WILLAg Notes

May 17, 2016

$4.20 Corn Needed to Stabilize Grain Farm Income

Grain farmers throughout the Midwest are suffering through a third straight year of losses and prices don’t look to go high enough, yet, to stabilize net incomes. A University of Illinois study suggests the cash price of corn needs to be $4.20 a bushel to make that happen.


May 12, 2016

Marestail Control Prior to Planting

link to article online

Farmers in Illinois, other states too, are struggling to control glyphosate resistant weeds. Marestail can be one of the most challenging under no-till conditions prior to planting soybeans. More often than not farmers are using a tank mix of glyphosate and 2,4-D (two-four-dee). Sometimes the problem is that the weed is already too big to control, at others says University of Illinois Extension Weed Scientist Aaron Hager is its just that the 2,4-D isn’t doing the job any better than the glyphosate.


May 09, 2016

Summer Weather, El NiƱo, & Corn Yields

The agricultural economists at the land grant university in Illinois have gone through 56 years of weather data to see if there is any connection between the current El Niño event and trend yields for corn.



The trend yield for corn has been going up 1.8 bushels per yer for about 50 years say the number crunchers from the University of Illinois. It means, under normal weather conditions with a little adjustment upward, this year’s corn crop should average 166.2 bushels to the acre nationwide.



The 166.2 is the norm, but it lives within a range that would be indicative of really good years like 2004 and really bad years like 2012 says U of I’s Scott Irwin, “Now what we want to ask is if we should skew our expectations of this risk given this outside factor that doesn’t happen every year that we call El Niño”.

ILLINOIS’ research suggests the answer to this question is a qualified yes. The qualification is that the El Niño event is measured strictly as an effect of water temperature in the Pacific Ocean near the equator and that only the most extreme of these events, those a full degree or more centigrade above the norm for three months running, would be considered strong enough to regularly have a real measurable impact on U.S. crops.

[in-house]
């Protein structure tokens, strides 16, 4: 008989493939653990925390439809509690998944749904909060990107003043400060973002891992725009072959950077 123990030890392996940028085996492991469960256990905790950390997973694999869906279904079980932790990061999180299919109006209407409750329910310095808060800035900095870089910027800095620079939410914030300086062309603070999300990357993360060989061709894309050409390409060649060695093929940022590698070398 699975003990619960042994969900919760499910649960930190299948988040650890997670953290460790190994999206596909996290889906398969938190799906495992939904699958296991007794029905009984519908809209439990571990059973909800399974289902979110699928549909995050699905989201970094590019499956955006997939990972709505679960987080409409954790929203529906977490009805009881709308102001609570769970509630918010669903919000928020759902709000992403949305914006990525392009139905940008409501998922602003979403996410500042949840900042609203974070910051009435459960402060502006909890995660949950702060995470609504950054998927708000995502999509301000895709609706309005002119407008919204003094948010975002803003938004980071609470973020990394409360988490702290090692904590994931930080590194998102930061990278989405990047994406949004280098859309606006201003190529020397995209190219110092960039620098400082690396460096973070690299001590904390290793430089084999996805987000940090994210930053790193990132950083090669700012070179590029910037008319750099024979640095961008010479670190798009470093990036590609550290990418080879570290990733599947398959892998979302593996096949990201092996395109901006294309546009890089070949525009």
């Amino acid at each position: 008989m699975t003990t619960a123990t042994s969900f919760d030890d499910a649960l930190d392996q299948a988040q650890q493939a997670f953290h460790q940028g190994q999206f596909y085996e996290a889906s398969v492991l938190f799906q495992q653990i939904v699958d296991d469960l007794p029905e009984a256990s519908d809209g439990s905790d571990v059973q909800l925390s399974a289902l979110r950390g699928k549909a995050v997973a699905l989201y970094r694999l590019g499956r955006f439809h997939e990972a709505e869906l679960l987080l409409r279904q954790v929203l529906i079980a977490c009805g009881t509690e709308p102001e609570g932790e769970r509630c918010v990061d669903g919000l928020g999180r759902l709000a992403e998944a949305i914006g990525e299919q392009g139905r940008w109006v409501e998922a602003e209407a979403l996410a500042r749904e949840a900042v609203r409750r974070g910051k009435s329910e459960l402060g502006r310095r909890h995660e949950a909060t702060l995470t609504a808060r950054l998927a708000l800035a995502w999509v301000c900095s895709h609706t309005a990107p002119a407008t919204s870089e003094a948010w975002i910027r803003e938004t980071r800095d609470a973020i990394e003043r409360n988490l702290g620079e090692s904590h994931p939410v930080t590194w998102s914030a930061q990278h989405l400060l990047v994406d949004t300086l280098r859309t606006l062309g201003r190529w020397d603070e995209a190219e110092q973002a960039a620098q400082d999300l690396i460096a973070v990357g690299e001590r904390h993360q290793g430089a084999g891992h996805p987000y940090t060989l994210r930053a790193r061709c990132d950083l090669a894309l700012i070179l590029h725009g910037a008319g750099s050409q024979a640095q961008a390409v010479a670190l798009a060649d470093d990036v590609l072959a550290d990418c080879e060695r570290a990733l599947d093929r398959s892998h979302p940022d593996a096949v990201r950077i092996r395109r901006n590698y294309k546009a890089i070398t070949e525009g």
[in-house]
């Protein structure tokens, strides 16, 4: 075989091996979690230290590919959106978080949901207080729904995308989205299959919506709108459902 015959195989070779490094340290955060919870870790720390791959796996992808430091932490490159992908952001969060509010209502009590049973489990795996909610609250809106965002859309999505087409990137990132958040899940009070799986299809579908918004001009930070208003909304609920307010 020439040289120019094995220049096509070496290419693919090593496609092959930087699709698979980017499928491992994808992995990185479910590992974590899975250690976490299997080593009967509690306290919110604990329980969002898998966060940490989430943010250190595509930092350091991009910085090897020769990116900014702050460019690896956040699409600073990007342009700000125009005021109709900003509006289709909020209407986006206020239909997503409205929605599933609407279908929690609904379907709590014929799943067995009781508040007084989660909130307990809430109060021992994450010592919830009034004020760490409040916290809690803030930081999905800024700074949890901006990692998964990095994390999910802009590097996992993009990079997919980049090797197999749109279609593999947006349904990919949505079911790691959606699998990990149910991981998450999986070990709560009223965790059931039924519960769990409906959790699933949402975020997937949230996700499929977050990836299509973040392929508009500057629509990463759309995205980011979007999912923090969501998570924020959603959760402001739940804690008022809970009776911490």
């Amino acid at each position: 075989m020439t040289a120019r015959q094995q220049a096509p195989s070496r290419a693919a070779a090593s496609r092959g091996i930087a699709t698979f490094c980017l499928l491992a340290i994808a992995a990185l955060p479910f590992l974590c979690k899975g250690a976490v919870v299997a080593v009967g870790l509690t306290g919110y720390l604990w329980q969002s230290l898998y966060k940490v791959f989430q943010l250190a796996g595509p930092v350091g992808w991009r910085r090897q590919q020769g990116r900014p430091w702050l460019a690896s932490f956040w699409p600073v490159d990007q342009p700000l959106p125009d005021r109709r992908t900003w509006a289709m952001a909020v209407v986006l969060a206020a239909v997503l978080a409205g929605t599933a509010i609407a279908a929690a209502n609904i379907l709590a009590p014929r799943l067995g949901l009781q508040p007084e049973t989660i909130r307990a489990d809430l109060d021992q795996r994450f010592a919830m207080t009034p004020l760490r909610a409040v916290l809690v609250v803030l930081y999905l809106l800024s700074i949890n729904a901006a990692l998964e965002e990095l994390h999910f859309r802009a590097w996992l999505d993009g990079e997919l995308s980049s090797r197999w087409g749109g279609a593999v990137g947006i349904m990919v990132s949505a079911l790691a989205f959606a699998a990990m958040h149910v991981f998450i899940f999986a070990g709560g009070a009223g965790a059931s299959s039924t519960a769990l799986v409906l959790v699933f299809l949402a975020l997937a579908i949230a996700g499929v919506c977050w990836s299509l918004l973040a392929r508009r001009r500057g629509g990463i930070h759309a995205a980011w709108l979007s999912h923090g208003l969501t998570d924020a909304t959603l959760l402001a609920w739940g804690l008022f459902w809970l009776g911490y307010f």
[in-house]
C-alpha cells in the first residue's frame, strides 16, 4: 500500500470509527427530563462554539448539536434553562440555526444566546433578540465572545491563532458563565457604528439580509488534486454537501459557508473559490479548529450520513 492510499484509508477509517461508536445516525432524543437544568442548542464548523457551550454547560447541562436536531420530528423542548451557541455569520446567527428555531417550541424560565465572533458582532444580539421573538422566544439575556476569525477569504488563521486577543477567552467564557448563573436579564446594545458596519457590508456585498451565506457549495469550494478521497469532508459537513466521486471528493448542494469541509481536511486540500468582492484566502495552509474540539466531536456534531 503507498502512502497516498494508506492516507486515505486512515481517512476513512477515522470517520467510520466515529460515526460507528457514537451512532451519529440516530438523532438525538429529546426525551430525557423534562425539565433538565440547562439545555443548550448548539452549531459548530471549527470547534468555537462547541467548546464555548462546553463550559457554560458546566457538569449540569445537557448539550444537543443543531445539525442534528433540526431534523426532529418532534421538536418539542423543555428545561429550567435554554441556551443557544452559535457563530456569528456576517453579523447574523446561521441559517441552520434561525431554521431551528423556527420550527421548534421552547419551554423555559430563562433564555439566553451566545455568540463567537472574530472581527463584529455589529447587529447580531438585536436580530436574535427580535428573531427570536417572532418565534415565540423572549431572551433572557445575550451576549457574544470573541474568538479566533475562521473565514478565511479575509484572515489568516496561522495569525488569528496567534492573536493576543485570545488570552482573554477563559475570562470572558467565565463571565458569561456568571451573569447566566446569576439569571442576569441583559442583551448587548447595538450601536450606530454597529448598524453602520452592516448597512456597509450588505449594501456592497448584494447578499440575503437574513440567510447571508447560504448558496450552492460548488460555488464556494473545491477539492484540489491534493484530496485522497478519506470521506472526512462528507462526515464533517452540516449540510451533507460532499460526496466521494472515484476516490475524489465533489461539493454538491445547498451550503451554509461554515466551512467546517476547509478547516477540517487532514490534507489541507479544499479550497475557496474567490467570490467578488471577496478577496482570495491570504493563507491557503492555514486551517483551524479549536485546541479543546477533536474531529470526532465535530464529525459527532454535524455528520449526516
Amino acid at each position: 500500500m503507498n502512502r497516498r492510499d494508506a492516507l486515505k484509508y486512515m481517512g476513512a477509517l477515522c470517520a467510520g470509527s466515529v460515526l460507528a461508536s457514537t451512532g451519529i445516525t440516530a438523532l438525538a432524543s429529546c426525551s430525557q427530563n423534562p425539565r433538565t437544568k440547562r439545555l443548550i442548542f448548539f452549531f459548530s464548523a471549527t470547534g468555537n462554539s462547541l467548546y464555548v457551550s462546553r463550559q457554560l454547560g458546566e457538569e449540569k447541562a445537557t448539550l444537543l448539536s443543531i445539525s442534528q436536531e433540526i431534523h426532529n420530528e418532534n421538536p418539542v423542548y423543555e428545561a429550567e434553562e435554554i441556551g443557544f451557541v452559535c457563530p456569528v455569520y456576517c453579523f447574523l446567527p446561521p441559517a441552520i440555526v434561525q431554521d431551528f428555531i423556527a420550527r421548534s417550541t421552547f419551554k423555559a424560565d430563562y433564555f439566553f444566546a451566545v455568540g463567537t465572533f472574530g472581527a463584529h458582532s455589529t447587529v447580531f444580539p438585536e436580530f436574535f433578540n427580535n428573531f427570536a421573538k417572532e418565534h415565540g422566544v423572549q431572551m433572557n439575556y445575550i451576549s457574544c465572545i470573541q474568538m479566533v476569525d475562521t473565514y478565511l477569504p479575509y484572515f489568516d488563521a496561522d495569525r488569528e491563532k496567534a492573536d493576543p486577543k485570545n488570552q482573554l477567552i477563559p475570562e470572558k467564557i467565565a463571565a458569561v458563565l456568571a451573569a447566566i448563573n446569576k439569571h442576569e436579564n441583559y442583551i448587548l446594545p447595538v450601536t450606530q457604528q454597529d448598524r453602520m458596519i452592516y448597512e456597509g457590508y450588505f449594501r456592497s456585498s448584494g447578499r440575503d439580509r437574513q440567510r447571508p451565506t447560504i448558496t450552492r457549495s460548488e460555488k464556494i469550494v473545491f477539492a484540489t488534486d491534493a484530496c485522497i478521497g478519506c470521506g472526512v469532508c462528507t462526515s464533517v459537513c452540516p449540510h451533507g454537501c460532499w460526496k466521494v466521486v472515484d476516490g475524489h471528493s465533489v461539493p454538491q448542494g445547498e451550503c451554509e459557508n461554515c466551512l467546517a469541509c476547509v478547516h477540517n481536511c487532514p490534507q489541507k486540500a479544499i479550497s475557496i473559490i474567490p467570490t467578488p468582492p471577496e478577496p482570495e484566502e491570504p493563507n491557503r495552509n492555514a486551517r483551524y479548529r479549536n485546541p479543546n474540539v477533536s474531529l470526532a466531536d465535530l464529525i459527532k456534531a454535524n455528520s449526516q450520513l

The warmest one, to date, was 1997/98 and it peaked at 2.3 degrees centigrade above normal. If you take the same period and you estimate trend yields going back to 1960 there were 11 El Niño episodes at least one centigrade degree above normal. The Illinois agricultural economists filtered this data so these spikes had to occur in what they called the pre-season periods for corn production. This would be from September to March prior to the crop year. It is exactly what has happened this year and the spike is more than two degrees centigrade. It’s a really big one.

Irwin - What we find is, in these big spiking El Niños that occur in the pre-season period, that corn on average is about 4 to 5 bushels to the acre below trend.

Having said that, Irwin points to a large range of occurrences from 11 bushels above trend in 1992 to 23 bushels below trend in 1982. 1988 and 2012, the two worst drought years, also count under this construct.



The model used very reliably predicts summer heat waves, however, it is not so great at determining the amount of rainfall. Recall the reference Irwin made to the 1997/98 pre-season El Niño, the largest on record, similar to this year. The national corn yield was 3 bushels to the acre above trend. The heat wave came, it was just very last in August and early September after the corn crop had been made.


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